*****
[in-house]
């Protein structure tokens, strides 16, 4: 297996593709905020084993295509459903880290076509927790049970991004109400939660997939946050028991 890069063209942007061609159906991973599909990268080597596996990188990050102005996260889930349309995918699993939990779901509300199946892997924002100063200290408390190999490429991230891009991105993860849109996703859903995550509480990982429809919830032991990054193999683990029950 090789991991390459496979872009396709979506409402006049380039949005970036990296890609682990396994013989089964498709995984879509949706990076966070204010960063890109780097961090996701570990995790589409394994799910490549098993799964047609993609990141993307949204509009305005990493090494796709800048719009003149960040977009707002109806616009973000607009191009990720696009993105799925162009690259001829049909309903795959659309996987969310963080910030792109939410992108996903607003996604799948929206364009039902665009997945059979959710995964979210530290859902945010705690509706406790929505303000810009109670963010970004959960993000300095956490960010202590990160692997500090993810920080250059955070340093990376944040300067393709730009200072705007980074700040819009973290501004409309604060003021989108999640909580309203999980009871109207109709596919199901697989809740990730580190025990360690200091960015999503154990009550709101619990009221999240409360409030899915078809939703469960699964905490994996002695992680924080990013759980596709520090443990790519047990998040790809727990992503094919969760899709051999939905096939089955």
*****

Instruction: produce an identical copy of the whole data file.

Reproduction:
[in-house]
């Protein structure tokens, strides 16, 4: 297996593709905020084993295509459903880290076509927790049970991004109400939660997939946050028991 890069063209942007061609159906991973599909990268080597596996990188990050102005996260889930349309995918699993939990779901509300199946892997924002100063200290408390190999490429991230891009991105993860849109996703859903995550509480990982429809919830032991990054193999683990029950 090789991991390459496979872009396709979506409402006049380039949005970036990296890609682990396994013989089964498709995984879509949706990076966070204010960063890109780097961090996701570990995790589409394994799910490549098993799964047609993609990141993307949204509009305005990493090494796709800048719009003149960040977009707002109806616009973000607009191009990720696009993105799925162009690259001829049909309903795959659309996987969310963080910030792109939410992108996903607003996604799948929206364009039902665009997945059979959710995964979210530290859902945010705690509706406790929505303000810009109670963010970004959960993000300095956490960010202590990160692997500090993810920080250059955070340093990376944040300067393709730009200072705007980074700040819009973290501004409309604060003021989108999640909580309203999980009871109207109709596919199901697989809740990730580190025990360690200091960015999503154990009550709101619990009221999240409360409030899915078809939703469960699964905490994996002695992680924080990013759980596709520090443990790519047990998040790809727990992503094919969760899709051999939905096939089955």